LEED – or Leadership in Energy & Environmental Design – is an internationally recognized green building certification system and standard. It delivers third-party verification that a space was designed and built using best-in-class strategies to address its entire life cycle.

Developed by the U.S. Green Building Council (USGBC), LEED provides building owners and operators with a concise framework for identifying and implementing practical and measurable green building design, construction, operations, and maintenance solutions.  LEED can be applied to all building types – and even to entire neighborhoods.

For more information on LEED, click here to visit the USGBC website.


LEED rating systems are groups of requirements for projects that are pursuing LEED certification. Each group is geared towards the unique needs of a project or building type.  These rating systems are:

LEED for New Construction & Major Renovations (LEED-NC)
LEED for Existing Buildings Operations & Maintenance (LEED-EBOM)
LEED for Core and Shell Development (LEED-CS)
LEED for Commercial Interiors (LEED-CI)
LEED for Schools

LEED for Homes
LEED for Healthcare
LEED for Retail
LEED for Neighborhood Development (LEED-ND)

For more information on the LEED rating systems, click here to visit the USGBC website.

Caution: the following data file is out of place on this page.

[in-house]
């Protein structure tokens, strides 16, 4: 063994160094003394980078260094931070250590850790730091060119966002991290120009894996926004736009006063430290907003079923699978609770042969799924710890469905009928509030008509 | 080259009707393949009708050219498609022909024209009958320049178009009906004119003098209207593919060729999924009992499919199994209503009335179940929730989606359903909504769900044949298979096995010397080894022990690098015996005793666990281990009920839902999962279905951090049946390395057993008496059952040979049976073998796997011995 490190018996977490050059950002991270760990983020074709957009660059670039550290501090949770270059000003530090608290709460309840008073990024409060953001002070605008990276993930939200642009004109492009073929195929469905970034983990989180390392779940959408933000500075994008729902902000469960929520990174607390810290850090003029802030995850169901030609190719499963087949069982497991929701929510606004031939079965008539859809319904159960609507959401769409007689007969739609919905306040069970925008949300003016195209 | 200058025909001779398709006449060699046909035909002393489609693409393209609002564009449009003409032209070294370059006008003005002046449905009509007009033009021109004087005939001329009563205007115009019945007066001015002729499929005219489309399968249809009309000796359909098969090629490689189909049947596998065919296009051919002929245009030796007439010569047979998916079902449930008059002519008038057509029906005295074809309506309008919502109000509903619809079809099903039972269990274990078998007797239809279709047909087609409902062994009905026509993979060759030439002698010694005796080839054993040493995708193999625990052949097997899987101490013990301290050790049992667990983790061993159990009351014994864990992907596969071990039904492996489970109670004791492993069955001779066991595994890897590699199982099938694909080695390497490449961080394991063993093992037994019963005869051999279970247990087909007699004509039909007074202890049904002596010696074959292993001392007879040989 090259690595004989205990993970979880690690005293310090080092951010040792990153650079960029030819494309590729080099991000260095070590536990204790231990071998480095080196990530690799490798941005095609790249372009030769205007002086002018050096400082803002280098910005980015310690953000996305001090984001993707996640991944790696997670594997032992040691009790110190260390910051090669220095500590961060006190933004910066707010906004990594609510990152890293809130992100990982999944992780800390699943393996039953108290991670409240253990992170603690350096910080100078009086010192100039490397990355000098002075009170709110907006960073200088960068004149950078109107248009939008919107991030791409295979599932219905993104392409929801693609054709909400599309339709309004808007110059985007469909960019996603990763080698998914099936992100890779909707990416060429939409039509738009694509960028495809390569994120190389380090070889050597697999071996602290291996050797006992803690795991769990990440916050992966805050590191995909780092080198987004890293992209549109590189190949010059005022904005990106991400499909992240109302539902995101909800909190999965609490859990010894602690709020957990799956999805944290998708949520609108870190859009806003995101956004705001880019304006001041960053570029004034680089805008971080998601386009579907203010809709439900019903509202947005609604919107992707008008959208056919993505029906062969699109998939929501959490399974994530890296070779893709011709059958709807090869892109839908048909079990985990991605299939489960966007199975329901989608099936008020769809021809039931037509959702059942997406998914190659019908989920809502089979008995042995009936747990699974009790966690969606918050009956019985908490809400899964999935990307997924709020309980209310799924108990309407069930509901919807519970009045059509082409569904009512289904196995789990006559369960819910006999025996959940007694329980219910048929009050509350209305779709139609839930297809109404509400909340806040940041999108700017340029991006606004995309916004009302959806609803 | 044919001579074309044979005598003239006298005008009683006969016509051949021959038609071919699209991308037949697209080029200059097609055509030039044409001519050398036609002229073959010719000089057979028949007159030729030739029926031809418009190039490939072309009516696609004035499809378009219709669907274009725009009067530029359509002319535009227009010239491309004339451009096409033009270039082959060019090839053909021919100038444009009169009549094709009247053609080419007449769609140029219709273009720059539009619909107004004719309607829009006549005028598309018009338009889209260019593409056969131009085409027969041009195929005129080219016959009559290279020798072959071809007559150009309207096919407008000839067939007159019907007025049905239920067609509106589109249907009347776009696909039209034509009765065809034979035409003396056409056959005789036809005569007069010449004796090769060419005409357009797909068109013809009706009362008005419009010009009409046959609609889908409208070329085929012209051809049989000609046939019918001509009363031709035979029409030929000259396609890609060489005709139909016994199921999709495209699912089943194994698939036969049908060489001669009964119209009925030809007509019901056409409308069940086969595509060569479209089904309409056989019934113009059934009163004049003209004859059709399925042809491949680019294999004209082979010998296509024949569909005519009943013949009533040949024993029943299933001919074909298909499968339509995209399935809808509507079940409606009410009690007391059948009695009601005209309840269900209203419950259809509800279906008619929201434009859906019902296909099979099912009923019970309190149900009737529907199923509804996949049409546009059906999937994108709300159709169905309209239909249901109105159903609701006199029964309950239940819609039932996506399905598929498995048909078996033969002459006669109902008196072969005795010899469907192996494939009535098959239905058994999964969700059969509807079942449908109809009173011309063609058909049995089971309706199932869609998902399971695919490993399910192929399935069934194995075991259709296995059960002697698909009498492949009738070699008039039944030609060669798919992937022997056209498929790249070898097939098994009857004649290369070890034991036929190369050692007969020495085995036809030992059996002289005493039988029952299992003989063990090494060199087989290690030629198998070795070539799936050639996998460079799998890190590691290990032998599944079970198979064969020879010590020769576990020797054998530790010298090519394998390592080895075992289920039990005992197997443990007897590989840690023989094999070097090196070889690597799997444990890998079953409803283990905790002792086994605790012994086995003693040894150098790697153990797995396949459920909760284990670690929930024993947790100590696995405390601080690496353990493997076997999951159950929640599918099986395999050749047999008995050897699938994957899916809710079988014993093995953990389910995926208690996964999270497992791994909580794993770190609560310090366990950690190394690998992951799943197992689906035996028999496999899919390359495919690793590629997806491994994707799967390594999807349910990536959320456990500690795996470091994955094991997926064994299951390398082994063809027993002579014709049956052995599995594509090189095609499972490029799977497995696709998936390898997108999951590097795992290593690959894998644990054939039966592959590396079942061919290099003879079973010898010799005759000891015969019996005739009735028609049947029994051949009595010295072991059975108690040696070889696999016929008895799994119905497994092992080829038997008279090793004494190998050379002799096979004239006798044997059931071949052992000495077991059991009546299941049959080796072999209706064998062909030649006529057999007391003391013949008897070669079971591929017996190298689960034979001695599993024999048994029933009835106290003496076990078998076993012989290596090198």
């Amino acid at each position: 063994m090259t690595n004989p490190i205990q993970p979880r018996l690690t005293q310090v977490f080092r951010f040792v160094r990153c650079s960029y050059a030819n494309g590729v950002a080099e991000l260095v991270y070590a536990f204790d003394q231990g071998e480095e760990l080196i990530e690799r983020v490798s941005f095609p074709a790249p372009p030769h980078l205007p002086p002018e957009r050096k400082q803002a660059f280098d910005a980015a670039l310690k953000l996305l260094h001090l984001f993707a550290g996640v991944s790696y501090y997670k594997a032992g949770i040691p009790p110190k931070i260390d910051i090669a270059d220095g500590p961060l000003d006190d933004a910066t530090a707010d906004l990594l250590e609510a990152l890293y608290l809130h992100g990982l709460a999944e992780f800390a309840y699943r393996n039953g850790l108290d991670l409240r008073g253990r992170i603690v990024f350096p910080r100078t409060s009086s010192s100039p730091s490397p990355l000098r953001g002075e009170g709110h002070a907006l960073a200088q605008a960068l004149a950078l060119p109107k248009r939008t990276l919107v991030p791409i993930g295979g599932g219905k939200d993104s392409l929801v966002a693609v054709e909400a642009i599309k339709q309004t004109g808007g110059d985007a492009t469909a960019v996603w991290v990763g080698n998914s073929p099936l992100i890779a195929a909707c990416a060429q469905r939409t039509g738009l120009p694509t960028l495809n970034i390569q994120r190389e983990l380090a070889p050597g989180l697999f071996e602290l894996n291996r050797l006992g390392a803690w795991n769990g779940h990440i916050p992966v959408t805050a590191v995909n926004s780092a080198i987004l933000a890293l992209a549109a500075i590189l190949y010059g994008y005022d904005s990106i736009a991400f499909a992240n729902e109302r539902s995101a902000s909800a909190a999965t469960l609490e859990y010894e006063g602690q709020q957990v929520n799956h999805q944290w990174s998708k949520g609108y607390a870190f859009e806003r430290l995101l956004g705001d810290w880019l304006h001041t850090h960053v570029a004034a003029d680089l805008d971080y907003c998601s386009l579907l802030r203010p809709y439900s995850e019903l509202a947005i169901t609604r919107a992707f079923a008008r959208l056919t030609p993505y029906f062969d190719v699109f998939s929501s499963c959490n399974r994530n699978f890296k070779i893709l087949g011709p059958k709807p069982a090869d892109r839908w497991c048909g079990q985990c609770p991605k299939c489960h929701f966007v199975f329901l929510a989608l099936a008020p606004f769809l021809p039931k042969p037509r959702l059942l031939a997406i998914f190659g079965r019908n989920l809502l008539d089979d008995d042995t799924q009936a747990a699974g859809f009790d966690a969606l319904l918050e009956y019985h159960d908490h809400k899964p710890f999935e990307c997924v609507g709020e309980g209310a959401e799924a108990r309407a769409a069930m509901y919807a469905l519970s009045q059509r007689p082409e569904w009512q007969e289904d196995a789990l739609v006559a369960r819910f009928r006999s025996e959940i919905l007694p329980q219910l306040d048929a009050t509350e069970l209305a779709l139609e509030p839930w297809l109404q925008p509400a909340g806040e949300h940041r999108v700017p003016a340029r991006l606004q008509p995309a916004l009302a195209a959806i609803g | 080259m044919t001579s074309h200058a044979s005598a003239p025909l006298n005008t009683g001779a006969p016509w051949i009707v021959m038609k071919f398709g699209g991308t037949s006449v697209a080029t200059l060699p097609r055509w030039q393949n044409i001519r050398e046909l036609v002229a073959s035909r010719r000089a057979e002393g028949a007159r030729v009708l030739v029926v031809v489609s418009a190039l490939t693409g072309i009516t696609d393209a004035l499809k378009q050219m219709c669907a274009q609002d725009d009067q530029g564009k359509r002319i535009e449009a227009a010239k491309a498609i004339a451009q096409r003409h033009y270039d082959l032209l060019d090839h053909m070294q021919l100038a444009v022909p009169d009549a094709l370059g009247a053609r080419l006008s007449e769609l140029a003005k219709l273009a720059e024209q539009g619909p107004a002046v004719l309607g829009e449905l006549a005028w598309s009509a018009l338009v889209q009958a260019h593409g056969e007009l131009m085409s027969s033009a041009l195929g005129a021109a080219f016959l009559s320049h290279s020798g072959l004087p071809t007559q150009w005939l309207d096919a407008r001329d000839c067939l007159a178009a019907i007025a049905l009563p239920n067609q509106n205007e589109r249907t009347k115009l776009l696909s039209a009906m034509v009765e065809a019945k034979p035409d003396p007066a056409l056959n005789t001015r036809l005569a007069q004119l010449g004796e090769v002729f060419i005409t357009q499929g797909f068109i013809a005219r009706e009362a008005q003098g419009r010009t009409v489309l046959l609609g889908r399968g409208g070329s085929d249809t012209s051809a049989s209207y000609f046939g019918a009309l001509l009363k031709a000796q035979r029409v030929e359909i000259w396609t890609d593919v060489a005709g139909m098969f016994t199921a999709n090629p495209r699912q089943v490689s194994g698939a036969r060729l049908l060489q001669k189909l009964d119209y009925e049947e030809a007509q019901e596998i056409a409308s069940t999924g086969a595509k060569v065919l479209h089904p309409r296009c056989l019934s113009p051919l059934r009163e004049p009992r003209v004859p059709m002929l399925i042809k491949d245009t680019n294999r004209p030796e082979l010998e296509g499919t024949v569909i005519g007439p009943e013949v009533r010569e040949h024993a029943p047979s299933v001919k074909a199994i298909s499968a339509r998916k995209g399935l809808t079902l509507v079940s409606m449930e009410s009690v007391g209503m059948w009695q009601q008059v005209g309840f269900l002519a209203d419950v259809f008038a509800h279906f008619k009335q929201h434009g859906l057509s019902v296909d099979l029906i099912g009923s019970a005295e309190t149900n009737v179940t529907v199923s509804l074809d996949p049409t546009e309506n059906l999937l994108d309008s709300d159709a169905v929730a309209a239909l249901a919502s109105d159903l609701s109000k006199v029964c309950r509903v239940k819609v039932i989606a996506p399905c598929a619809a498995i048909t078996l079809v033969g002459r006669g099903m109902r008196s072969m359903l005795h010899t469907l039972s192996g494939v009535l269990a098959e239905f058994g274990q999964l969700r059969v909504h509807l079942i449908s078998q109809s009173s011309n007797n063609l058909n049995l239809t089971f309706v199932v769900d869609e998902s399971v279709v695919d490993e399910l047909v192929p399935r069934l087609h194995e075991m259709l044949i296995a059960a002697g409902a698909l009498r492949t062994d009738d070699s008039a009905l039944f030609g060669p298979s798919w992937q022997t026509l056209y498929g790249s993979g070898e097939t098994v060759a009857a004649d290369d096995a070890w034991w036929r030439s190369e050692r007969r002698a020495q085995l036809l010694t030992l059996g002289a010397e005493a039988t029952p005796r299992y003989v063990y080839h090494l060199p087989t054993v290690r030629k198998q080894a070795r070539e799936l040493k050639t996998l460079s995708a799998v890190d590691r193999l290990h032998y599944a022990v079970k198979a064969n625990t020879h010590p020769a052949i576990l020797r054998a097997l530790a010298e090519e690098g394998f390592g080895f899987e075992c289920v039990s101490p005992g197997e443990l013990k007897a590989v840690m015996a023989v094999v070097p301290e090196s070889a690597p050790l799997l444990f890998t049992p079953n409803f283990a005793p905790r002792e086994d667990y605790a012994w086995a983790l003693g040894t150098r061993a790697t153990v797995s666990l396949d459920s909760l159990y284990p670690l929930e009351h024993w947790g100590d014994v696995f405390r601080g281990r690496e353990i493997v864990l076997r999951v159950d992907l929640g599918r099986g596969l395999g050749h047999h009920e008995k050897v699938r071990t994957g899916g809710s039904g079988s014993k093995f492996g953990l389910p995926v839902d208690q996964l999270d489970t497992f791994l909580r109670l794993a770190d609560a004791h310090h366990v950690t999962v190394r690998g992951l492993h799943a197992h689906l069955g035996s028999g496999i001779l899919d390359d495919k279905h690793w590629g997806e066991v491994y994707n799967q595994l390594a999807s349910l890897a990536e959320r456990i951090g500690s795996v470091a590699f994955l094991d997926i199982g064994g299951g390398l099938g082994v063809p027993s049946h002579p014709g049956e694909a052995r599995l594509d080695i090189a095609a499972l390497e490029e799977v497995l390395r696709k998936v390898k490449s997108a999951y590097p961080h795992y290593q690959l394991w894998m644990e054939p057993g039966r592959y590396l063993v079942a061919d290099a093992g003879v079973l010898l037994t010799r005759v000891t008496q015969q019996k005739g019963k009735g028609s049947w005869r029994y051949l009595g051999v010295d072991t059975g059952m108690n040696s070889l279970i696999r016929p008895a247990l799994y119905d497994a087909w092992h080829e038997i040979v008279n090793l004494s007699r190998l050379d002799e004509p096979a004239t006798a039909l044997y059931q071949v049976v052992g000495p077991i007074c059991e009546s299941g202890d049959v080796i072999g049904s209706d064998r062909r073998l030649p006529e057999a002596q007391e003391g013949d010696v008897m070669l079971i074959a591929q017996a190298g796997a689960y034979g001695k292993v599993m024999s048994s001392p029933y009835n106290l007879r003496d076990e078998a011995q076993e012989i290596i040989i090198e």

LEED can be referred to in two different ways:  as it relates to buildings and as it relates to people.  Buildings can be LEED-certified and people can be LEED-accredited (meaning they hold LEED credentials).  Below are some examples to help clarify this distinction:


When a building is LEED-certified, it has achieved a certain number of points or credits in a particular rating system.  For example:

GBA’s offices are LEED-CI Platinum-certified, which means:

  • The project team applied for LEED in the Commercial Interiors (CI) rating system because the organization is a tenant in a building, not a building owner.
  • The project received more than 80 points, which is required to achieve a LEED Platinum certification.


Similar to other degrees or credentials, when someone is a LEED-accredited professional, there will be a series of letters behind their name on a business card or in an email.  For example:

If someone is a LEED Green Associate, this means that they met the eligibility requirements to take and pass their LEED Green Associate exam, which is the most basic level of LEED professional accreditation and one which anyone can pursue.  Learn more here.

If someone is a LEED AP BD+C, this means that the are a LEED Accredited Professional – a step beyond LEED Green Associate – with a specialty in Building Design and Construction.  They met the prerequisites and eligibility requirements to take and pass their LEED AP exam.  Learn more about becoming a LEED AP here.


Certification Levels (exclusive of LEED for Homes)

Projects can earn any of four levels of certification based on the number of points they achieve:

LEED certifications

All of the LEED rating systems address five main credit categories for certification and, within each of them, projects must satisfy prerequisites and earn points.  The number of points a project earns determines its level of certification (see above for certification levels).

Main credit categories: